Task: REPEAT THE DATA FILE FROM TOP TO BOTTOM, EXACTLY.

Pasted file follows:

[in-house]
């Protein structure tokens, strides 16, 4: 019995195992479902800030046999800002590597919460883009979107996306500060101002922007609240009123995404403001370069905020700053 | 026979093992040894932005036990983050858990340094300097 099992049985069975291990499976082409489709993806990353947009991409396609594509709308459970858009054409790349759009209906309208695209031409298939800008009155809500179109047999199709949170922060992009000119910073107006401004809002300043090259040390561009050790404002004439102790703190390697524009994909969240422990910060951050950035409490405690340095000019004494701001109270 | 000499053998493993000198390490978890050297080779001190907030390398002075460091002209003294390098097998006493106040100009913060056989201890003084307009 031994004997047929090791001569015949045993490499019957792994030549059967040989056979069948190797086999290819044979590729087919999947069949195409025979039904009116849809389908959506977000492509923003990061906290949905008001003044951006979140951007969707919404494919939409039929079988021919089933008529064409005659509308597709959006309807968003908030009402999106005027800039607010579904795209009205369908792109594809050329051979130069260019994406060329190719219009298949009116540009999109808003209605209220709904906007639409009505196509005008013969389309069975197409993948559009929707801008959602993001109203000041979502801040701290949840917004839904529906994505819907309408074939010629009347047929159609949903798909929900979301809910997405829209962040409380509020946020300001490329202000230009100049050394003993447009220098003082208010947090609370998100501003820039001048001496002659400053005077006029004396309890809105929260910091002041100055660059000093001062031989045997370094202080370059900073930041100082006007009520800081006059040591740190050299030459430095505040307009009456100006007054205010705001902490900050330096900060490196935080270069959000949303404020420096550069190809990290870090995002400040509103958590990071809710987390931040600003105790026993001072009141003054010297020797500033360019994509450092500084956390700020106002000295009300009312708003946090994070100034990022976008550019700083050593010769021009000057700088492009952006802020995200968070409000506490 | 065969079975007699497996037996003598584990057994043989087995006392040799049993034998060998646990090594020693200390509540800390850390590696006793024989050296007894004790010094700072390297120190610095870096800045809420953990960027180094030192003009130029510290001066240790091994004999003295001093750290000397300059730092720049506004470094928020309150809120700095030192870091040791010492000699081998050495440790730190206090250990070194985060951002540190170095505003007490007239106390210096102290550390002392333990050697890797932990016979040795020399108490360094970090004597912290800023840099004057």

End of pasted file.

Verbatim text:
[in-house]
């Protein structure tokens, strides 16, 4: 019995195992479902800030046999800002590597919460883009979107996306500060101002922007609240009123995404403001370069905020700053 | 026979093992040894932005036990983050858990340094300097 099992049985069975291990499976082409489709993806990353947009991409396609594509709308459970858009054409790349759009209906309208695209031409298939800008009155809500179109047999199709949170922060992009000119910073107006401004809002300043090259040390561009050790404002004439102790703190390697524009994909969240422990910060951050950035409490405690340095000019004494701001109270 | 000499053998493993000198390490978890050297080779001190907030390398002075460091002209003294390098097998006493106040100009913060056989201890003084307009 031994004997047929090791001569015949045993490499019957792994030549059967040989056979069948190797086999290819044979590729087919999947069949195409025979039904009116849809389908959506977000492509923003990061906290949905008001003044951006979140951007969707919404494919939409039929079988021919089933008529064409005659509308597709959006309807968003908030009402999106005027800039607010579904795209009205369908792109594809050329051979130069260019994406060329190719219009298949009116540009999109808003209605209220709904906007639409009505196509005008013969389309069975197409993948559009929707801008959602993001109203000041979502801040701290949840917004839904529906994505819907309408074939010629009347047929159609949903798909929900979301809910997405829209962040409380509020946020300001490329202000230009100049050394003993447009220098003082208010947090609370998100501003820039001048001496002659400053005077006029004396309890809105929260910091002041100055660059000093001062031989045997370094202080370059900073930041100082006007009520800081006059040591740190050299030459430095505040307009009456100006007054205010705001902490900050330096900060490196935080270069959000949303404020420096550069190809990290870090995002400040509103958590990071809710987390931040600003105790026993001072009141003054010297020797500033360019994509450092500084956390700020106002000295009300009312708003946090994070100034990022976008550019700083050593010769021009000057700088492009952006802020995200968070409000506490 | 065969079975007699497996037996003598584990057994043989087995006392040799049993034998060998646990090594020693200390509540800390850390590696006793024989050296007894004790010094700072390297120190610095870096800045809420953990960027180094030192003009130029510290001066240790091994004999003295001093750290000397300059730092720049506004470094928020309150809120700095030192870091040791010492000699081998050495440790730190206090250990070194985060951002540190170095505003007490007239106390210096102290550390002392333990050697890797932990016979040795020399108490360094970090004597912290800023840099004057």